In other words, even if there were such a thing as the correct theory of nature we lack physical capabilities to find out what it is for sure, distinct theories may well be empirically equivalent.
Duhem, Quine, and the Problems of Underdetermination The scope of the epistemic challenge arising from underdetermination is not limited only to scientific contexts, as is perhaps most readily seen in classical skeptical attacks on our knowledge more generally.
John Stuart Mill articulated a distinctively scientific version of the concern with impressive clarity in A System of Logic, where he writes: Most thinkers of any degree of sobriety allow, that an hypothesis In The Aim and Structure of Physical Theory, Duhem formulated various problems of scientific underdetermination in an especially perspicuous and compelling way, although he himself argued that these problems posed serious challenges only to our efforts to confirm theories in physics.
In the middle of the 20th Century, W. Quine suggested that such challenges applied not only to the confirmation of all types of scientific theories, but to all knowledge claims whatsoever, and his incorporation and further development of these problems as part of a general account of human knowledge was one of the most significant developments of 20th Century epistemology.
But neither Duhem nor Quine was careful to systematically distinguish a number of fundamentally distinct lines of thinking about underdetermination that may be discerned in their works. Perhaps the most important division is between what we might call holist and contrastive forms of underdetermination.
contrived, it may be very hard to procure the requisite evidence. The underdetermination thesis is much stronger. It asserts that in all cases, no matter how long and ingeniously evidence collection may proceed, the underdetermination will persist. (Merely) Sporadic underdetermination. The thesis does not merely assert that there can arise cases, either contrived or natural, in which some part of a theory . UNDERDETERMINATION THESIS, DUHEM-QUINE THESIS. Underdetermination is a relation between evidence and theory. More accurately, it is a relation between the propositions that express the (relevant) evidence and the propositions that constitute the theory. the underdetermination thesis What role can experimental evidence play in the acceptance of new scientific theories and in the reaffirmation of old theories?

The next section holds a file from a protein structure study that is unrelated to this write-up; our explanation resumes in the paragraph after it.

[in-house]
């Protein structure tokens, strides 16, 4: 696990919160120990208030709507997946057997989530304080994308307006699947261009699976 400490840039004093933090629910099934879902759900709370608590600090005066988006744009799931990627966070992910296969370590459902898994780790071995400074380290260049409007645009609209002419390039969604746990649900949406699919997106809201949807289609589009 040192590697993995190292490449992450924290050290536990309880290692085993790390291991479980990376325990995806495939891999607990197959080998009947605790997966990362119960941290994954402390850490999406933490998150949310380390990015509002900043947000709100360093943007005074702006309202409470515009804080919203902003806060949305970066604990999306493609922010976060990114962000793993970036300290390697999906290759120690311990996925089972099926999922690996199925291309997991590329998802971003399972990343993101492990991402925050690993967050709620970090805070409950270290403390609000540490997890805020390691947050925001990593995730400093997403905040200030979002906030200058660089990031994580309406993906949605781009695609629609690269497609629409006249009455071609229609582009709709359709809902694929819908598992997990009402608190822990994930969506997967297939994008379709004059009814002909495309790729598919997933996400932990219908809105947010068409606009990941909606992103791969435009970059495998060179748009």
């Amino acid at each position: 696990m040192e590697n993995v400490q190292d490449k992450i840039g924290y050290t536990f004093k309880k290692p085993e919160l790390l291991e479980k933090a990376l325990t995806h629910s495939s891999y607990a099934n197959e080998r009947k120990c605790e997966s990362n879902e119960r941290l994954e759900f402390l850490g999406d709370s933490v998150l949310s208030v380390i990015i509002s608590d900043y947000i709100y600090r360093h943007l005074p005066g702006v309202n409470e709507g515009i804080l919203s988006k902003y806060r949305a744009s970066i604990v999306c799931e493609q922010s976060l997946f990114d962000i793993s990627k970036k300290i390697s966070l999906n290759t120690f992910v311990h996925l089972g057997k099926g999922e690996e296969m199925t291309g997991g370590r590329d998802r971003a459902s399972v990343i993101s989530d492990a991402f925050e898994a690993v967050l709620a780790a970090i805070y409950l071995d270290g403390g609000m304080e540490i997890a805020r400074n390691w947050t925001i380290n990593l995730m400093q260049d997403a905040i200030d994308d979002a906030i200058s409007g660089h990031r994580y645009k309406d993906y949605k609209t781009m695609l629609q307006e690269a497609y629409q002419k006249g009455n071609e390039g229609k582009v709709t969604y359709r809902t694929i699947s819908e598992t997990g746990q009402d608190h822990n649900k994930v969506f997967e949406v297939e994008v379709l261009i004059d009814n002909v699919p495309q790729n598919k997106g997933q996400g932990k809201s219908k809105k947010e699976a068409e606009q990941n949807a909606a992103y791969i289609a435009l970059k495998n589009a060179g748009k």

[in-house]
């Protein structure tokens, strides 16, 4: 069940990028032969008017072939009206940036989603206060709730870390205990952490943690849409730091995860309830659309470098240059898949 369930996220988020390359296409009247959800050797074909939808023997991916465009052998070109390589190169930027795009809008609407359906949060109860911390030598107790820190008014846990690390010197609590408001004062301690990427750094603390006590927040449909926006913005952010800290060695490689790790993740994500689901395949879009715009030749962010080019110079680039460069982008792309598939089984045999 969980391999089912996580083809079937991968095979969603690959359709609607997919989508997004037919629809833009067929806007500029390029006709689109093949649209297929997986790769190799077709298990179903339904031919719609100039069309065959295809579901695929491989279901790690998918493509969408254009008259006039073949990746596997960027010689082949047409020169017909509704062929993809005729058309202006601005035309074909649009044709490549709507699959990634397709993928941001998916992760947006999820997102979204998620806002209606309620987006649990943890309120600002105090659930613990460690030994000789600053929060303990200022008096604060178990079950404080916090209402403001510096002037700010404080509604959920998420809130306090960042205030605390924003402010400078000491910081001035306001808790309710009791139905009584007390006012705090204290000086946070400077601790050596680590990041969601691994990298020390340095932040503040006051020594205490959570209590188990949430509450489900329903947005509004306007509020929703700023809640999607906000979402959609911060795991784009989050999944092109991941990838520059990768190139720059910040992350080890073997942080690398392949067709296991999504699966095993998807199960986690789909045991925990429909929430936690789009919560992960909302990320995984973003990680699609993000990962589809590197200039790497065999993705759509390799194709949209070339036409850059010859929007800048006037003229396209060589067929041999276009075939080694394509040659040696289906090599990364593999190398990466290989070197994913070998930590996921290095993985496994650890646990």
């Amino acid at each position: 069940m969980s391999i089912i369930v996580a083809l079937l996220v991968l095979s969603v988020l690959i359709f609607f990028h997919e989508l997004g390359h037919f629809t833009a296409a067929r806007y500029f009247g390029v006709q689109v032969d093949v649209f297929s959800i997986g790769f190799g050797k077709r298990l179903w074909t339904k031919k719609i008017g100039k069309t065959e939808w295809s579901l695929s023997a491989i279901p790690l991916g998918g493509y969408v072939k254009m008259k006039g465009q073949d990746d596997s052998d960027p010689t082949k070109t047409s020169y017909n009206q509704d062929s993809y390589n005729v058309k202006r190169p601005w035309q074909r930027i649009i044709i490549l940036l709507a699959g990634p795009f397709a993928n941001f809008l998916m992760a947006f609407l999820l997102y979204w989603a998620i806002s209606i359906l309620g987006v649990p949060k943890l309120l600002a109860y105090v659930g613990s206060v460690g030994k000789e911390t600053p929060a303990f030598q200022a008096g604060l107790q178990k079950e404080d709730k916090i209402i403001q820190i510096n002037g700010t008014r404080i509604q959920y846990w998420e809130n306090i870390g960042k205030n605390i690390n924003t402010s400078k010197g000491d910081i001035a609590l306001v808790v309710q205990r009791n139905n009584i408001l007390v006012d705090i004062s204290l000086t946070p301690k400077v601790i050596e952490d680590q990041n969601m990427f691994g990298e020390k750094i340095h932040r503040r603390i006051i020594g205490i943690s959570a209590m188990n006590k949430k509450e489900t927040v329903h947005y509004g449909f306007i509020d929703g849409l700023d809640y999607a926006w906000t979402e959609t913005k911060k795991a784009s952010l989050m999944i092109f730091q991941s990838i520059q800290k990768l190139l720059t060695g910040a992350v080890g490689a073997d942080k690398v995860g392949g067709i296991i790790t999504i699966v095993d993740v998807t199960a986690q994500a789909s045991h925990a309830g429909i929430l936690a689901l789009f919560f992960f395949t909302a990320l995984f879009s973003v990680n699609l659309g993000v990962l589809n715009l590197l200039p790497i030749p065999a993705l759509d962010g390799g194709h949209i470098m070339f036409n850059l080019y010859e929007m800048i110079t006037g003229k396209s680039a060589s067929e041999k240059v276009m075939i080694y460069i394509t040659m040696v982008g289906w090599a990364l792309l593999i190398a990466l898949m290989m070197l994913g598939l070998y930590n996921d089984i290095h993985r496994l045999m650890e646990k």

Holist underdetermination Section 2 below arises whenever our inability to test hypotheses in isolation leaves us underdetermined in our response to a failed prediction or some other piece of disconfirming evidence. But contrastive underdetermination Section 3 below involves the quite different possibility that for any body of evidence confirming a theory, there might well be other theories that are also well confirmed by that very same body of evidence.
Moreover, claims of underdetermination of either of these two fundamental varieties can vary in strength and character in any number of further ways: As we will see in Section 2. In the sections that follow we will seek to clearly characterize and distinguish the various forms of both holist and contrastive underdetermination that have been suggested to arise in scientific contexts noting some important connections between them along the wayassess the strength and significance of the heterogeneous argumentative considerations offered in support of and against them, and consider just which forms of underdetermination pose genuinely consequential challenges for scientific inquiry.
For this reason, Duhem argues, when an empirical prediction turns out to be falsified, we do not know whether the fault lies with the hypothesis we originally sought to test or with one of the many other beliefs and hypotheses that were also needed and used to generate the failed prediction: A physicist decides to demonstrate the inaccuracy of a proposition; in order to deduce from this proposition the prediction of a phenomenon and institute the experiment which is to show whether this phenomenon is or is not produced, in order to interpret the results of this experiment and establish that the predicted phenomenon is not produced, he does not confine himself to making use of the proposition in question; he makes use also of a whole group of theories accepted by him as beyond dispute.